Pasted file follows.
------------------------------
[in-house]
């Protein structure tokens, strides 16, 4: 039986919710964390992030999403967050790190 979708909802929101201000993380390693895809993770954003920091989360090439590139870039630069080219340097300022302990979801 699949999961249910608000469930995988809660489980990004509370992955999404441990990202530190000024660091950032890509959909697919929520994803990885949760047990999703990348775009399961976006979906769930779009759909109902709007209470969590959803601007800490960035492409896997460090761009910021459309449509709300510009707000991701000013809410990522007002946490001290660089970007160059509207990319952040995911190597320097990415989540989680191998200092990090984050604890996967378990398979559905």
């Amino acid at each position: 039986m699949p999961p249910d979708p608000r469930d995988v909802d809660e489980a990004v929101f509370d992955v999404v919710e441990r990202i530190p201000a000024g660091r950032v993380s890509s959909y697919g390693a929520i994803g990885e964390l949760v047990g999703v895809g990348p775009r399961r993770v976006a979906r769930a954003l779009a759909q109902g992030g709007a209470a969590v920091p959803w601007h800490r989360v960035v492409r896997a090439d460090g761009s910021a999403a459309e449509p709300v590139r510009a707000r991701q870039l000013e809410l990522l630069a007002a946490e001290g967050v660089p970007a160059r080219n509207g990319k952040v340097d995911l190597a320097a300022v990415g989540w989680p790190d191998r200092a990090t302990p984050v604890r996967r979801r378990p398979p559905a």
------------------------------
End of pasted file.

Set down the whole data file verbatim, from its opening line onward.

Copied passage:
[in-house]
């Protein structure tokens, strides 16, 4: 039986919710964390992030999403967050790190 979708909802929101201000993380390693895809993770954003920091989360090439590139870039630069080219340097300022302990979801 699949999961249910608000469930995988809660489980990004509370992955999404441990990202530190000024660091950032890509959909697919929520994803990885949760047990999703990348775009399961976006979906769930779009759909109902709007209470969590959803601007800490960035492409896997460090761009910021459309449509709300510009707000991701000013809410990522007002946490001290660089970007160059509207990319952040995911190597320097990415989540989680191998200092990090984050604890996967378990398979559905």
């Amino acid at each position: 039986m699949p999961p249910d979708p608000r469930d995988v909802d809660e489980a990004v929101f509370d992955v999404v919710e441990r990202i530190p201000a000024g660091r950032v993380s890509s959909y697919g390693a929520i994803g990885e964390l949760v047990g999703v895809g990348p775009r399961r993770v976006a979906r769930a954003l779009a759909q109902g992030g709007a209470a969590v920091p959803w601007h800490r989360v960035v492409r896997a090439d460090g761009s910021a999403a459309e449509p709300v590139r510009a707000r991701q870039l000013e809410l990522l630069a007002a946490e001290g967050v660089p970007a160059r080219n509207g990319k952040v340097d995911l190597a320097a300022v990415g989540w989680p790190d191998r200092a990090t302990p984050v604890r996967r979801r378990p398979p559905a």